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Our View: Let sun shine on government

Published: Tuesday, March 12, 2013 5:30 a.m. CDT

A state agency giving a Marengo man a year-long runaround to get a two-page report that is clearly public under FOIA.

A county health department withholding information that contradicts its McCullom Lake cancer cluster findings, not only from the public, but also from the board of health itself.

These stories have been reported by the Northwest Herald, and they are a few examples that illustrate how seriously we take our role as watchdog journalists as we advocate for the communities we serve.

With Sunshine Week running through Saturday, it is worth noting that neither of these stories – and various others we report throughout the year – would be possible without the Freedom of Information Act.

Sunshine Week is a national initiative to “promote a dialogue about the importance of open government and freedom of information.” Here in Illinois, it goes without saying that there is never a shortage of motivation for the public to keep government on its toes.

As important as it is for journalists to play a leading role in holding public officials accountable, community members should realize they also can access a treasure trove of public information.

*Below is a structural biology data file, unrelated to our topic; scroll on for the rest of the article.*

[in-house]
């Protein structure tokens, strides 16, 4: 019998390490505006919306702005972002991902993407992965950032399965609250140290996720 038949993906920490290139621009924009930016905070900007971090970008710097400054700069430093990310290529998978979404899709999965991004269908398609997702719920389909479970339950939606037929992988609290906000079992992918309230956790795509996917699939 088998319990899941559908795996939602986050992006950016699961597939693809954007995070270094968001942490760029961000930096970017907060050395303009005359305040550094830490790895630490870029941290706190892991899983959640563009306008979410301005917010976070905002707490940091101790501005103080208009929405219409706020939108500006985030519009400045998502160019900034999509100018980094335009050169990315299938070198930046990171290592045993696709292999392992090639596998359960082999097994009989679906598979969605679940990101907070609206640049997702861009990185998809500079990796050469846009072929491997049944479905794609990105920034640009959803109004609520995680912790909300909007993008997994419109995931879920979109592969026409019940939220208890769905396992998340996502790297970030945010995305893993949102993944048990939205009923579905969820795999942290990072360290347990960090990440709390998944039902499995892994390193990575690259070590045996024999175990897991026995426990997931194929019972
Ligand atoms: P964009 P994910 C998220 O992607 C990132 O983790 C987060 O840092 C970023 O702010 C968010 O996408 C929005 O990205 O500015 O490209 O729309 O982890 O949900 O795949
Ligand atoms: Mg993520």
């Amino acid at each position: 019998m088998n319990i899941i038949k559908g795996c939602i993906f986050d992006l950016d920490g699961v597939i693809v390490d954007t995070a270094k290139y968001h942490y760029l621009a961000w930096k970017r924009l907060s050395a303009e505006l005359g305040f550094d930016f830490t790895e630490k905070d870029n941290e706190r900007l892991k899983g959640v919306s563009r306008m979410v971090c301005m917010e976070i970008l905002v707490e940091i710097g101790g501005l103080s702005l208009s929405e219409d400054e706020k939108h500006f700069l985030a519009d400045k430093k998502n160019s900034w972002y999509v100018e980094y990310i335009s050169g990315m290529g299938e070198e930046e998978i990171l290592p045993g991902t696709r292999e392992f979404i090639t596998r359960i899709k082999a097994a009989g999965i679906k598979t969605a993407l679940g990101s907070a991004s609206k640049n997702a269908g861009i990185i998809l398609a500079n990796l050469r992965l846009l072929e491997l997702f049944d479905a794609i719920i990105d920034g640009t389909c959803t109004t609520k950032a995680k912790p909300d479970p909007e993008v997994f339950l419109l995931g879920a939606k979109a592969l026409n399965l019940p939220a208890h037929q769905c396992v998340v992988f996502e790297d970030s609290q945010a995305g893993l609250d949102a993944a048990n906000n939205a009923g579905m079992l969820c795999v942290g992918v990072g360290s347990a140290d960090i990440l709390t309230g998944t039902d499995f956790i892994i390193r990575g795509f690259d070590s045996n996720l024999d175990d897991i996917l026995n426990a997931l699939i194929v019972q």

The website www.sunshineweek.org lists multiple ways individuals and groups can seek transparency from elected officials and “demystify” public records by locating databases of useful information, much of which is available online.

Government officials do not need to take an adversarial posture when it comes to transparency.

By embracing laws about open meetings and records, they can engender trust with the public that will strengthen community-wide relationships and might just earn them the benefit of the doubt if an honest mistake arises.

Sometimes officials grumble when FOIA requests are submitted, unhappy about the time and effort it takes to comply. In too many cases, they look for excuses to why they do not need to adhere to them because they would prefer the public remain uninformed about how money is spent or why decisions are made.

But the momentary inconvenience of supplying public information to the news media or public must not trump the greater good. It is the law for those in power to share public records. Public officials need to know they are being watched or corruption may take root.

Let’s rededicate ourselves to making sure that does not happen on our watch.

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